Within three years, I had developed an online learning platform which, years later, would become a revenue generating business for my family. With each incremental improvement in my coding and web design ability, my confidence grew. I launched numerous monetized web services and used these successes as critical talking points in my job interviews as I worked toward solidifying myself as a tech professional in Silicon Valley. First, I worked as a Technical Writer at TiVo until I was promoted into a Program Manager role on the Customer Service team. You might not believe it, but I still wasn’t thinking about money- my only interest was in learning more, and more, and more. I wanted to understand, I wanted to improve, and I wanted to see what was around the next corner.

After nearly five years with TiVo, hundreds of hours of home study, many failures and a few successes with web businesses, I had learned enough to try to build my own software support operations team. An enterprise software company in San Francisco, Hearsay Social, took a chance on me and gave me the opportunity to develop a support operations team. Still, I continued to build my skills by developing new apps, new web sites, and completing a computer science certification program and starting a technology graduate program on nights and weekends.  I had never loved learning this much before; I had to know more, I had to find out what I was capable of, and I wanted to try and fail as much as possible to become better.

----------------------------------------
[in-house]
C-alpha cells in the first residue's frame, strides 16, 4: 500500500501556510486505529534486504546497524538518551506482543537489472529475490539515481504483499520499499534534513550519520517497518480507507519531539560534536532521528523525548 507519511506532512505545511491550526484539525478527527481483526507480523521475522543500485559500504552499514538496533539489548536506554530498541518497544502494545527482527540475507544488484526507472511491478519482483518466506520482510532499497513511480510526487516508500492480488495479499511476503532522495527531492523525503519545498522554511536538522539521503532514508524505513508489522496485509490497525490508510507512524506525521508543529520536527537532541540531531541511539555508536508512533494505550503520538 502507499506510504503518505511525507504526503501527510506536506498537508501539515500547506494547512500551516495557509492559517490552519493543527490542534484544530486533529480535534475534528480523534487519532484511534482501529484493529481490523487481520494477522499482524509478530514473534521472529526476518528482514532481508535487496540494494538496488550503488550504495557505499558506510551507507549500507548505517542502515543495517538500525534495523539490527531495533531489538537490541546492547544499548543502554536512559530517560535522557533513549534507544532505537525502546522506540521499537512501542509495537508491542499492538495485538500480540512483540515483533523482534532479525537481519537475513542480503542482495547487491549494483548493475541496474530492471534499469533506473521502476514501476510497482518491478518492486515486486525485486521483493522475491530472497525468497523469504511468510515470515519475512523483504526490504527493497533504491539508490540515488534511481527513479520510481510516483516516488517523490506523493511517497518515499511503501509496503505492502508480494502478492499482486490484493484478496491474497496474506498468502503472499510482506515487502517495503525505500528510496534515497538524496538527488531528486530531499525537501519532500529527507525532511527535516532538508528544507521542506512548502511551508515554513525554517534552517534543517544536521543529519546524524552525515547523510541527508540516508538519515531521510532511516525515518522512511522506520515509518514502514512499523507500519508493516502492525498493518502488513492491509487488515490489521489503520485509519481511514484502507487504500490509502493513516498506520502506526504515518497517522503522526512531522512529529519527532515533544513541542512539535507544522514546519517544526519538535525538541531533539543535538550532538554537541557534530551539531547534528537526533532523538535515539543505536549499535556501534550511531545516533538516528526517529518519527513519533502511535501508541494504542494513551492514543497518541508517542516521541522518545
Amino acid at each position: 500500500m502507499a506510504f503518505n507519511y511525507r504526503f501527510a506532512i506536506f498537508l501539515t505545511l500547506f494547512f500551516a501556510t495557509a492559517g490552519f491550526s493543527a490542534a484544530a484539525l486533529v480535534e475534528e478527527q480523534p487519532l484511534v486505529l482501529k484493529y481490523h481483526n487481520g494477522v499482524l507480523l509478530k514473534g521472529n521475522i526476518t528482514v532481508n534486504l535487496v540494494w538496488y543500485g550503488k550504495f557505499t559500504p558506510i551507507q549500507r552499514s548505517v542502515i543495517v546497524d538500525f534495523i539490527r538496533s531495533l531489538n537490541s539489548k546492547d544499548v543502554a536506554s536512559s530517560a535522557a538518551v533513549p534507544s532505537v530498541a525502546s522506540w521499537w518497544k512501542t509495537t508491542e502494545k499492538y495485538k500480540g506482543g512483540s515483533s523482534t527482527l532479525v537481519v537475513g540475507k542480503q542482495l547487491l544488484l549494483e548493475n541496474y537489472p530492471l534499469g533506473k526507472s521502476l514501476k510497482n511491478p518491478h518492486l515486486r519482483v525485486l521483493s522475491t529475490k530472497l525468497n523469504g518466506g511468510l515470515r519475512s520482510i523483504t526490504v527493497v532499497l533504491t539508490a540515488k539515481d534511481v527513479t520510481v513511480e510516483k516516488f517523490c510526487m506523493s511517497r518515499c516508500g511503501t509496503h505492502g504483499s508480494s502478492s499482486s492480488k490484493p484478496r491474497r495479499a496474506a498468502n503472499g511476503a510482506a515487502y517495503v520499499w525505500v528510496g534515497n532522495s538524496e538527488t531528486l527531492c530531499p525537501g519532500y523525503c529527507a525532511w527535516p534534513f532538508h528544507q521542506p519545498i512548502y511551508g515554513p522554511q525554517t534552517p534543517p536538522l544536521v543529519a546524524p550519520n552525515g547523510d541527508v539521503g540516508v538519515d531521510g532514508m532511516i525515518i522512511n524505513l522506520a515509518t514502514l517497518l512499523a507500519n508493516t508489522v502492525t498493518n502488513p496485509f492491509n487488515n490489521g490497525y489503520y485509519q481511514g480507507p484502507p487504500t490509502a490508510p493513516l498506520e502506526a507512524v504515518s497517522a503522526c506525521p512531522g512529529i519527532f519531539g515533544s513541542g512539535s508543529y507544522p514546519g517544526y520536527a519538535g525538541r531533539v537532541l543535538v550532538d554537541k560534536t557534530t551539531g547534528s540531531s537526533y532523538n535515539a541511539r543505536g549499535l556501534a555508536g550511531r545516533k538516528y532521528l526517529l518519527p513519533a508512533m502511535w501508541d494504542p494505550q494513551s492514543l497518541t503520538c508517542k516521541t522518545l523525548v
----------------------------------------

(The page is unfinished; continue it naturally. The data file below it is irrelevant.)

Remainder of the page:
After one year at the start-up, I achieved my ultimate professional dream: I was hired as a Senior Product Support Manager at Google. Nearly three years later, I am managing a team in Google’s Consumer Operations organization and continuing to learn and grow as a tech industry professional. It is amazing to think about how it all came about- an insatiable curiosity about the web lead me on a journey of exploration which took me from disillusioned and bored law school graduate to a happy, engaged and passionate Operations Manager at Google.

Follow your curiosity!

Posted in web entrepreneurship

7 Reasons to Write Your Own Résumé